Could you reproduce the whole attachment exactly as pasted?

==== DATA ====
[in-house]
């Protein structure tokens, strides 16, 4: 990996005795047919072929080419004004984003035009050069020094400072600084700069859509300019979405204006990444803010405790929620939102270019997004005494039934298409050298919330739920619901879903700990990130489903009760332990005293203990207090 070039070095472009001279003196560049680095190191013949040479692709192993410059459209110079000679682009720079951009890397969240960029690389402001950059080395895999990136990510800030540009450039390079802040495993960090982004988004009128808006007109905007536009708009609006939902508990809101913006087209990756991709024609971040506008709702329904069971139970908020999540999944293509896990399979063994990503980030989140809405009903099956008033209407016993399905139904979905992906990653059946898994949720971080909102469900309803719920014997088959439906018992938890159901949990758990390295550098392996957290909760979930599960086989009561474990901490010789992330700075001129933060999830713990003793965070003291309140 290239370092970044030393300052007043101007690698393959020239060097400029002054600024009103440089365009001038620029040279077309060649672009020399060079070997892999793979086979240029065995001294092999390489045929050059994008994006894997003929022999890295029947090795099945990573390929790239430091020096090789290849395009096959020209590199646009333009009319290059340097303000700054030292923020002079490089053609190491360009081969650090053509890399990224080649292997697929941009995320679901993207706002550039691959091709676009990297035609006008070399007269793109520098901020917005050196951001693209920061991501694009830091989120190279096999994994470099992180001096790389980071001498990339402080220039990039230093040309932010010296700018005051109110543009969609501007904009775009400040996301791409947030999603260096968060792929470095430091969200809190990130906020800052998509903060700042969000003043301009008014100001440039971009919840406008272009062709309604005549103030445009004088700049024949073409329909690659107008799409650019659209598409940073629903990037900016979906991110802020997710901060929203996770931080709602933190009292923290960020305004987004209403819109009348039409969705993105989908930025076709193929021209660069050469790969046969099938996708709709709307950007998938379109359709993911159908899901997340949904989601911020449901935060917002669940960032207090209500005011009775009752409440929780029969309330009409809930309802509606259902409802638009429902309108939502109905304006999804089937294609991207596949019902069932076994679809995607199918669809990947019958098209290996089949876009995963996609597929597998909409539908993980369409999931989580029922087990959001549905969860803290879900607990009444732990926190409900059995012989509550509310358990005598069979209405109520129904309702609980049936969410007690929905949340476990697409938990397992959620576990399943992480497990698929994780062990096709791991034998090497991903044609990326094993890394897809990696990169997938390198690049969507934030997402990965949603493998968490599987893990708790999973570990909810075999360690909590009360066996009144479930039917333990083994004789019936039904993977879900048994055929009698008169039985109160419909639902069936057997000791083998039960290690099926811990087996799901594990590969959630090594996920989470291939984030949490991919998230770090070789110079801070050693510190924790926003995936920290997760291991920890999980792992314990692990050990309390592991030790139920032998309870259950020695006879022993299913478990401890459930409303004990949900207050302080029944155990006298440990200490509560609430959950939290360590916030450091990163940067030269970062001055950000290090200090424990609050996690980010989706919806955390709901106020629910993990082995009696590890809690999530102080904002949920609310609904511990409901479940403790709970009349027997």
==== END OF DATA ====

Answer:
[in-house]
């Protein structure tokens, strides 16, 4: 990996005795047919072929080419004004984003035009050069020094400072600084700069859509300019979405204006990444803010405790929620939102270019997004005494039934298409050298919330739920619901879903700990990130489903009760332990005293203990207090 070039070095472009001279003196560049680095190191013949040479692709192993410059459209110079000679682009720079951009890397969240960029690389402001950059080395895999990136990510800030540009450039390079802040495993960090982004988004009128808006007109905007536009708009609006939902508990809101913006087209990756991709024609971040506008709702329904069971139970908020999540999944293509896990399979063994990503980030989140809405009903099956008033209407016993399905139904979905992906990653059946898994949720971080909102469900309803719920014997088959439906018992938890159901949990758990390295550098392996957290909760979930599960086989009561474990901490010789992330700075001129933060999830713990003793965070003291309140 290239370092970044030393300052007043101007690698393959020239060097400029002054600024009103440089365009001038620029040279077309060649672009020399060079070997892999793979086979240029065995001294092999390489045929050059994008994006894997003929022999890295029947090795099945990573390929790239430091020096090789290849395009096959020209590199646009333009009319290059340097303000700054030292923020002079490089053609190491360009081969650090053509890399990224080649292997697929941009995320679901993207706002550039691959091709676009990297035609006008070399007269793109520098901020917005050196951001693209920061991501694009830091989120190279096999994994470099992180001096790389980071001498990339402080220039990039230093040309932010010296700018005051109110543009969609501007904009775009400040996301791409947030999603260096968060792929470095430091969200809190990130906020800052998509903060700042969000003043301009008014100001440039971009919840406008272009062709309604005549103030445009004088700049024949073409329909690659107008799409650019659209598409940073629903990037900016979906991110802020997710901060929203996770931080709602933190009292923290960020305004987004209403819109009348039409969705993105989908930025076709193929021209660069050469790969046969099938996708709709709307950007998938379109359709993911159908899901997340949904989601911020449901935060917002669940960032207090209500005011009775009752409440929780029969309330009409809930309802509606259902409802638009429902309108939502109905304006999804089937294609991207596949019902069932076994679809995607199918669809990947019958098209290996089949876009995963996609597929597998909409539908993980369409999931989580029922087990959001549905969860803290879900607990009444732990926190409900059995012989509550509310358990005598069979209405109520129904309702609980049936969410007690929905949340476990697409938990397992959620576990399943992480497990698929994780062990096709791991034998090497991903044609990326094993890394897809990696990169997938390198690049969507934030997402990965949603493998968490599987893990708790999973570990909810075999360690909590009360066996009144479930039917333990083994004789019936039904993977879900048994055929009698008169039985109160419909639902069936057997000791083998039960290690099926811990087996799901594990590969959630090594996920989470291939984030949490991919998230770090070789110079801070050693510190924790926003995936920290997760291991920890999980792992314990692990050990309390592991030790139920032998309870259950020695006879022993299913478990401890459930409303004990949900207050302080029944155990006298440990200490509560609430959950939290360590916030450091990163940067030269970062001055950000290090200090424990609050996690980010989706919806955390709901106020629910993990082995009696590890809690999530102080904002949920609310609904511990409901479940403790709970009349027997």